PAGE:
The Cancer of Absolutism

by | Apr 28, 2019

At its heart, Agorism is a pragmatic philosophy. It is about doing what is best for you and your family. It doesn’t waste time worrying about the silly people who try and hold us back. But, even though we try and live outside of the system, it is possible for even an agorist to get stuck. One cancer that pops up in agorism is the cancer of absolutism.

Agorists say that we are all about freedom and doing what we want, but then too many turn around and begin making absolute statements about what we can and cannot do. For example, they might say that agorists DON’T vote. Or, agorists ONLY buy locally sourced food. Some go so far as to say that agorists DON’T join religions or take part in anything that involves vertical hierarchies and power structures. You might agree with some or all of these, but the problem comes when we insist that these apply to ALL agorists. That just isn’t how agorism works. You don’t tell me what I can and cannot do, or what I must and must not do. Those are my decisions to make for me, and your decisions to make for you.

Unlike many other agorists, I sometimes vote. Does this make me a bad agorist? Some would say that this is anti-agorist, but to me, it is an expression of the pragmatic nature of agorism. I own my home, but unfortunately, my city insists that I pay a property tax which is essential feudal land rent. If I don’t pay, then the city will seize my home. As much as I hate paying it, I still do it because I don’t want to lose my home. I make a pragmatic value judgment. Is it worth more to me not to pay the tax and lose my home? Or, is it worth more to me to keep my home by paying taxes? As I said earlier, I do the latter. Despite hating taxation, I pay because the consequences are even more undesirable.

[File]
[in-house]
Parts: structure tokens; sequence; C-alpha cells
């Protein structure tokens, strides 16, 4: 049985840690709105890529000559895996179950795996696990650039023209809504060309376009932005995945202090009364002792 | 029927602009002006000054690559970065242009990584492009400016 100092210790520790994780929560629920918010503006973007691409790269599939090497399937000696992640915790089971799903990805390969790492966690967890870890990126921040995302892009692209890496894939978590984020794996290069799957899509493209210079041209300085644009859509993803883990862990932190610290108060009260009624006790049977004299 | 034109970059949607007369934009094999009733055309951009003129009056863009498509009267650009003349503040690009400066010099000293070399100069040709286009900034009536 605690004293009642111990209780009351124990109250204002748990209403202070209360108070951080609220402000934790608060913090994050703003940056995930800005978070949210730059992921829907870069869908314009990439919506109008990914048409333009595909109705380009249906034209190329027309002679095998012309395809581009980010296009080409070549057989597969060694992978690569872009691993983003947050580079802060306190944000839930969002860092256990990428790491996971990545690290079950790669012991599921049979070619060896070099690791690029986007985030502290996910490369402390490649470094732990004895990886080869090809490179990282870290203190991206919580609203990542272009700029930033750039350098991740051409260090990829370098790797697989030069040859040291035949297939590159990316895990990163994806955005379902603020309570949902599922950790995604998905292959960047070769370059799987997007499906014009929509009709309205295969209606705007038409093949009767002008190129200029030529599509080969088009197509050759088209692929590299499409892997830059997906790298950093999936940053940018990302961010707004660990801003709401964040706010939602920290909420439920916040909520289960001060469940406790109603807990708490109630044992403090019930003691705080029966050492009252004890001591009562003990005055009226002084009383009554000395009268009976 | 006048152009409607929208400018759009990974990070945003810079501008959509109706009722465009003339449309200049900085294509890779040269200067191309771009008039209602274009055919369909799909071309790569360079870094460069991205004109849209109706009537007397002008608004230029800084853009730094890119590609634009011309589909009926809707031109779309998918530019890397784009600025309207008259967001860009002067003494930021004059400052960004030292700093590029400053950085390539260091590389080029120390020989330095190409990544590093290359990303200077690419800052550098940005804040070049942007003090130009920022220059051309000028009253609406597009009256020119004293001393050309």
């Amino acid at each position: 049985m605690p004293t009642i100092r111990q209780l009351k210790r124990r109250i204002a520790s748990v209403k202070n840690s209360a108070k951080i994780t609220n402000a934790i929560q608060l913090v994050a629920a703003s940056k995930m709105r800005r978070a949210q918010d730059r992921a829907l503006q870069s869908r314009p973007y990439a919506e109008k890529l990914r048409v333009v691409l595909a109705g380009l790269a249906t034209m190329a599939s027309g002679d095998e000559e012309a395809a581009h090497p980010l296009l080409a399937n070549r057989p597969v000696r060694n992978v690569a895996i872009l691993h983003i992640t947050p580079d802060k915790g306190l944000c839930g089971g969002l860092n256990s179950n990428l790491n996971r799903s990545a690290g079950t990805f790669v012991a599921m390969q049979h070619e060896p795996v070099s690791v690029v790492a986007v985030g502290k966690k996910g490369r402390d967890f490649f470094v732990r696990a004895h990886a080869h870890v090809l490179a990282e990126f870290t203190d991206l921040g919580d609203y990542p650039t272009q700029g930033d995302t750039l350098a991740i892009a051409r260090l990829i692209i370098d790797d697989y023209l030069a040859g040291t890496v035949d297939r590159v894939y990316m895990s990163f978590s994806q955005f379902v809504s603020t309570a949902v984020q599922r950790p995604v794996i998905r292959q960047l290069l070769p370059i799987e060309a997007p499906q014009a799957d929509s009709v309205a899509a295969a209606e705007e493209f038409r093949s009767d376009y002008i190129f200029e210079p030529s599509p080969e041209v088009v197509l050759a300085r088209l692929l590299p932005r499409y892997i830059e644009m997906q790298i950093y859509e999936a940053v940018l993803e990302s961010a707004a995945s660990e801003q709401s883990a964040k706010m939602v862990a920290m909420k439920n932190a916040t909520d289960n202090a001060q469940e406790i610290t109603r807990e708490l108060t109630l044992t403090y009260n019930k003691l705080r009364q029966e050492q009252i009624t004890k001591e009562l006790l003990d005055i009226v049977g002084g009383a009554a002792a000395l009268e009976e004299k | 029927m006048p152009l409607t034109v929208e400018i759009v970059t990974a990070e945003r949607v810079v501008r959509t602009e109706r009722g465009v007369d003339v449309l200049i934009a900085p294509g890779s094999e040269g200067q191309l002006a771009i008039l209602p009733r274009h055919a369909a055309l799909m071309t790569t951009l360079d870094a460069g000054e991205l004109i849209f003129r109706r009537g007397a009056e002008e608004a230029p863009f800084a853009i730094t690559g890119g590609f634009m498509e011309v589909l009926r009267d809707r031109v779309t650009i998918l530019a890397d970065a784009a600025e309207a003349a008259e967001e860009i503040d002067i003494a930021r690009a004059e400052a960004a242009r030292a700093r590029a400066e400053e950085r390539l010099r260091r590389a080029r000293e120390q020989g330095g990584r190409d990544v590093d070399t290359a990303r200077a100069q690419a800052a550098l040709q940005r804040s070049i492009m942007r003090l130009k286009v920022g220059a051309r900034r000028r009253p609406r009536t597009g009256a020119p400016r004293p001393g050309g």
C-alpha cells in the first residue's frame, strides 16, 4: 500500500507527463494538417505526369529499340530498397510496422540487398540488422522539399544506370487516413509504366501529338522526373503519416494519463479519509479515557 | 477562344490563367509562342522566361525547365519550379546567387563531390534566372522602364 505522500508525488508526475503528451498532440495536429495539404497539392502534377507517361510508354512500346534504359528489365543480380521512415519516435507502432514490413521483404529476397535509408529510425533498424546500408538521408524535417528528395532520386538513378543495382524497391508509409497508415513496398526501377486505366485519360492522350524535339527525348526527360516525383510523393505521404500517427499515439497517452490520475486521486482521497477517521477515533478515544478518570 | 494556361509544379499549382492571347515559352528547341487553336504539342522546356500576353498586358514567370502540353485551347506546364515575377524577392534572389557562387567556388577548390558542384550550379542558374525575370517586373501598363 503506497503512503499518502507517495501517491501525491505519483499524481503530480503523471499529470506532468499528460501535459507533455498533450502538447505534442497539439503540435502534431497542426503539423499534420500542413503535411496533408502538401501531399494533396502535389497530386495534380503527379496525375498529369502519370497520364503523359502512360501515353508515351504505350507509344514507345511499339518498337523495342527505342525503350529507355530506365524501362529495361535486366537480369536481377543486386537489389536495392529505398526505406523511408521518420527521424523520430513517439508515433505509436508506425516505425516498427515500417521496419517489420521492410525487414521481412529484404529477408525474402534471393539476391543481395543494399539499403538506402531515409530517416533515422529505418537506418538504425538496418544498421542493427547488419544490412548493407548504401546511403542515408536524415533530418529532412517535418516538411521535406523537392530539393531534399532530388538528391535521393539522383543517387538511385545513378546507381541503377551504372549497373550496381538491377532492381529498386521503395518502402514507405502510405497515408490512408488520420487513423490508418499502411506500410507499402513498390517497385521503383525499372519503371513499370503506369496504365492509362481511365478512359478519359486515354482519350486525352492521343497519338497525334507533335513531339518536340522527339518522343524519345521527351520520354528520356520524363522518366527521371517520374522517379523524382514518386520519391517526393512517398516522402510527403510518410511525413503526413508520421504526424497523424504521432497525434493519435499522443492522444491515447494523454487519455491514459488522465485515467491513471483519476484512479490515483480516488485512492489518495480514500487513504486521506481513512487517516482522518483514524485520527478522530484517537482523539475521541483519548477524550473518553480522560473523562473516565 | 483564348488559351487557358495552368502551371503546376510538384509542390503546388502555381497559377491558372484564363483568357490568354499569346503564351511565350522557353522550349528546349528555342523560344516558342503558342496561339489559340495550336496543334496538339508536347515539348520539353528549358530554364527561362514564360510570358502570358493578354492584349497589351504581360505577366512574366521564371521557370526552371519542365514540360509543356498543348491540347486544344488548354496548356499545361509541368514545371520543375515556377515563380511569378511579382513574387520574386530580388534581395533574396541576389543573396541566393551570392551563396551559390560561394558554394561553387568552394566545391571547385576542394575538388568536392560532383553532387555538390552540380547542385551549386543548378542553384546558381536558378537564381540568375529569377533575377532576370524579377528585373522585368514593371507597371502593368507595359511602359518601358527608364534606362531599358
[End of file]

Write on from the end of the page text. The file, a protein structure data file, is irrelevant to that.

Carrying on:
Now, if I see that there is a measure on the ballot to raise property taxes, I have a couple of options. First, I could thumb my nose at voting, sit on my moral high horse, and then feel good about myself as I pay higher property taxes. Or, I could make a pragmatic value judgment, hold my nose, and vote not to raise property taxes and then enjoy potentially not having to pay more property taxes… at least for that year.

If I were an absolutist on not voting, then I would be creating an artificial barrier between myself and potential benefits for my life. I don’t want to pay my city any more than I have to, and if I have to pull a lever to lessen the load, it is ultimately a small price to pay.

When we become absolutists, we put artificial limits on our lives. We essentially do the government’s job for them. Agorism has a lot more gray area than other ideologies, and I like that. Life is not black and white, and when we force life into those categories, we ultimately make life worse for ourselves.

So, embrace the gray. Don’t be afraid of pragmatism. Do what is best for you and your family. We can agree that you shouldn’t hurt people or take their stuff. Outside of that, anything goes. It’s your choice to make.

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About Ryan Burgett

Husband, father, software developer, Mennonite pastor, and host of TechnoAgorist.

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